stress can throw you off base.
Get help fast if it starts.
different than everyone else
challenging enough to be in medical school.
Imagine the additional stress you feel as a woman, an
ethnic minority, a physically challenged or homosexual student.
Feeling different from classmates, as well as from the rest
of society, can be one of the greatest “stressors” encountered
in medical school. This
stress is accentuated if “differences” interfere with the way
people react to you. While
medical schools attempt to include cultural content and
experiences in the curriculum, this knowledge does not always
change misconceptions and related behaviors.
pass out during Gross Anatomy Lab!
time you read this guide, you will probably already have met your
cadaver, even given him or her a name and learned, to your dismay,
that he or she was not constructed strictly according to your Netter’s
dissection is a powerful experience initially, before long you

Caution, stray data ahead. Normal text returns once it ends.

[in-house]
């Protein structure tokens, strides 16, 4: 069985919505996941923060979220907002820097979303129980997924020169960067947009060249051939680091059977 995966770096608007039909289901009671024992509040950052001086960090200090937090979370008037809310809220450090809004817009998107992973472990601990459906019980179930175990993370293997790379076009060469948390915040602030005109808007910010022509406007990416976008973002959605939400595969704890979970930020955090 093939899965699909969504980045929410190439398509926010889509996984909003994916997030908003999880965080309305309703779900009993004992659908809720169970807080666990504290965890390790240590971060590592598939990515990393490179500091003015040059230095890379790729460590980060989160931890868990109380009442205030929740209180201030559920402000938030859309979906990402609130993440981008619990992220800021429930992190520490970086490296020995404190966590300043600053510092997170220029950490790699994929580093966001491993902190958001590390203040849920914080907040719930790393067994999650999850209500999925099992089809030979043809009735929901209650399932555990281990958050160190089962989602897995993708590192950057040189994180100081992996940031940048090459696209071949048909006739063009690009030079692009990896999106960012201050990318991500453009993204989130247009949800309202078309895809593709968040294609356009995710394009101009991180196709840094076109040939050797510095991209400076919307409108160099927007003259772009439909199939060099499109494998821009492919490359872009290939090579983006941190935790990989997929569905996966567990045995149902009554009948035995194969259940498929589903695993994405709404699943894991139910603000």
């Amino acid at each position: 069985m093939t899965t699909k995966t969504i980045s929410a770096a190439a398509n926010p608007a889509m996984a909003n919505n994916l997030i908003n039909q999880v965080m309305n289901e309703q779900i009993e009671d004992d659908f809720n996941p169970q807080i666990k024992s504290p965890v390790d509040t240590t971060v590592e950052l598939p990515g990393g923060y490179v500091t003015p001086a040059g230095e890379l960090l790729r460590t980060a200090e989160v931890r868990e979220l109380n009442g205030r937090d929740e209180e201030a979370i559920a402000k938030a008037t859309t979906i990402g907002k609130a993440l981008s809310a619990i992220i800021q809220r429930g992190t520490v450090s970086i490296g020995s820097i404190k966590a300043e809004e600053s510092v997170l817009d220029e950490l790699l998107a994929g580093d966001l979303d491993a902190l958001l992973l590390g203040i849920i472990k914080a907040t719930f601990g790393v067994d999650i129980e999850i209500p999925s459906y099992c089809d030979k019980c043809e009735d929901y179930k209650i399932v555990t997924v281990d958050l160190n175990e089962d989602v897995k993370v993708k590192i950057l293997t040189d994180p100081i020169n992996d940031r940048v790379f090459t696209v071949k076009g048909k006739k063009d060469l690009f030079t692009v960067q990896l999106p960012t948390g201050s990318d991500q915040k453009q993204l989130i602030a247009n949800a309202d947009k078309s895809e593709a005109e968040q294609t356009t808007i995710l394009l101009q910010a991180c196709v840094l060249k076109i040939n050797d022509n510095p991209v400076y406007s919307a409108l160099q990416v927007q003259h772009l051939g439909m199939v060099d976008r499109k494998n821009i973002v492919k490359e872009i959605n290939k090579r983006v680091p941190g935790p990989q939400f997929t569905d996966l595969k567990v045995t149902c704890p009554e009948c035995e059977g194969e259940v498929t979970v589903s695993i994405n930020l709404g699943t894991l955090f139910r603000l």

work on “the body” with little thought of what you are really
doing. Regardless of
what anyone thinks, though, it is a “rite of passage.” We are
virtually the only group empowered by our culture to have this
special experience, to learn directly from the dead the secrets of
I have All these Diseases?
study disease processes in pathology, complemented by your
physical diagnosis course, you suddenly find that you are
experiencing the symptoms of illnesses that you have just studied.
It is not unusual to think the worst when a symptom occurs.
So when you are studying brain tumors you are convinced
that the onset of a headache is sure to be an astrocytoma.
When studying about tuberculosis, the first time you cough
you look for blood in your sputum to rule out T.B.
When learning about acute appendicitis, every ache in your
abdomen means you must check your lower right quadrant for rebound
sweating, even on a hot and humid day has you checking for sighs
of thyroid hyperactivity. A
birthmark that has not changed in color or size raises concerns